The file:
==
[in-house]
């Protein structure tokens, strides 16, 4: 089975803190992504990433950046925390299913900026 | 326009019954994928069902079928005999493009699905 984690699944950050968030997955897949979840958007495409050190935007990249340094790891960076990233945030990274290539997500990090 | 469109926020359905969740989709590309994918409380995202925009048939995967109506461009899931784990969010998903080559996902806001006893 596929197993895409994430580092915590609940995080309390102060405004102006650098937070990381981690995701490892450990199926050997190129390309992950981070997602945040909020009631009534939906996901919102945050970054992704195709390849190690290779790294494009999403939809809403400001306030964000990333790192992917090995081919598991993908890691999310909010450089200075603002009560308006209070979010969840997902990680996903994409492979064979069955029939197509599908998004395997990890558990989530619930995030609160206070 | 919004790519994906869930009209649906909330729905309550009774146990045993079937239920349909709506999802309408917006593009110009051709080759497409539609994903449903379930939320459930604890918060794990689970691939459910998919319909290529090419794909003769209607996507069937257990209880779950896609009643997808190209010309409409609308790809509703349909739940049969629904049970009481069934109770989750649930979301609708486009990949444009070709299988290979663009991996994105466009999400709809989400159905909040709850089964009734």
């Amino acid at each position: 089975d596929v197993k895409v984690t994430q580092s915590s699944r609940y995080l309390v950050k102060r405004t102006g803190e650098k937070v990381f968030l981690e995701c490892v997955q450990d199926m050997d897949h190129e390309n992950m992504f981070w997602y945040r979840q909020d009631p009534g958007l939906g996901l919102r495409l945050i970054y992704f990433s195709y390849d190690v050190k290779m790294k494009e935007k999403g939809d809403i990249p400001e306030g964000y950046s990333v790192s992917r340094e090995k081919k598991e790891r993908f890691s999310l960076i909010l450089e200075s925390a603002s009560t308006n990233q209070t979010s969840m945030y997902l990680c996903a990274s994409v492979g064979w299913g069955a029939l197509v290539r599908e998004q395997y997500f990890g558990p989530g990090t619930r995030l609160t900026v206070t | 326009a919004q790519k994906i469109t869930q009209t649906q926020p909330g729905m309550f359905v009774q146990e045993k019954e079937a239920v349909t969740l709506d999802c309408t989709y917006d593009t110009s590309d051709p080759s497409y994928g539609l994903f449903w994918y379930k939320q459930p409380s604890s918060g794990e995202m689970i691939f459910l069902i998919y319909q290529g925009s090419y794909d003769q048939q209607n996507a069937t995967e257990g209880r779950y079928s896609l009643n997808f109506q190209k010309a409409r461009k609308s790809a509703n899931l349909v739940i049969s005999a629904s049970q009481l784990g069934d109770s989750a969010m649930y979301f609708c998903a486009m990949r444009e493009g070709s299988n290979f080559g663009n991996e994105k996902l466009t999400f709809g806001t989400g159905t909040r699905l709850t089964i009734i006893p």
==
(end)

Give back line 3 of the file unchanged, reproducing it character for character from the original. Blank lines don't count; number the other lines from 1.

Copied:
């Amino acid at each position: 089975d596929v197993k895409v984690t994430q580092s915590s699944r609940y995080l309390v950050k102060r405004t102006g803190e650098k937070v990381f968030l981690e995701c490892v997955q450990d199926m050997d897949h190129e390309n992950m992504f981070w997602y945040r979840q909020d009631p009534g958007l939906g996901l919102r495409l945050i970054y992704f990433s195709y390849d190690v050190k290779m790294k494009e935007k999403g939809d809403i990249p400001e306030g964000y950046s990333v790192s992917r340094e090995k081919k598991e790891r993908f890691s999310l960076i909010l450089e200075s925390a603002s009560t308006n990233q209070t979010s969840m945030y997902l990680c996903a990274s994409v492979g064979w299913g069955a029939l197509v290539r599908e998004q395997y997500f990890g558990p989530g990090t619930r995030l609160t900026v206070t | 326009a919004q790519k994906i469109t869930q009209t649906q926020p909330g729905m309550f359905v009774q146990e045993k019954e079937a239920v349909t969740l709506d999802c309408t989709y917006d593009t110009s590309d051709p080759s497409y994928g539609l994903f449903w994918y379930k939320q459930p409380s604890s918060g794990e995202m689970i691939f459910l069902i998919y319909q290529g925009s090419y794909d003769q048939q209607n996507a069937t995967e257990g209880r779950y079928s896609l009643n997808f109506q190209k010309a409409r461009k609308s790809a509703n899931l349909v739940i049969s005999a629904s049970q009481l784990g069934d109770s989750a969010m649930y979301f609708c998903a486009m990949r444009e493009g070709s299988n290979f080559g663009n991996e994105k996902l466009t999400f709809g806001t989400g159905t909040r699905l709850t089964i009734i006893p």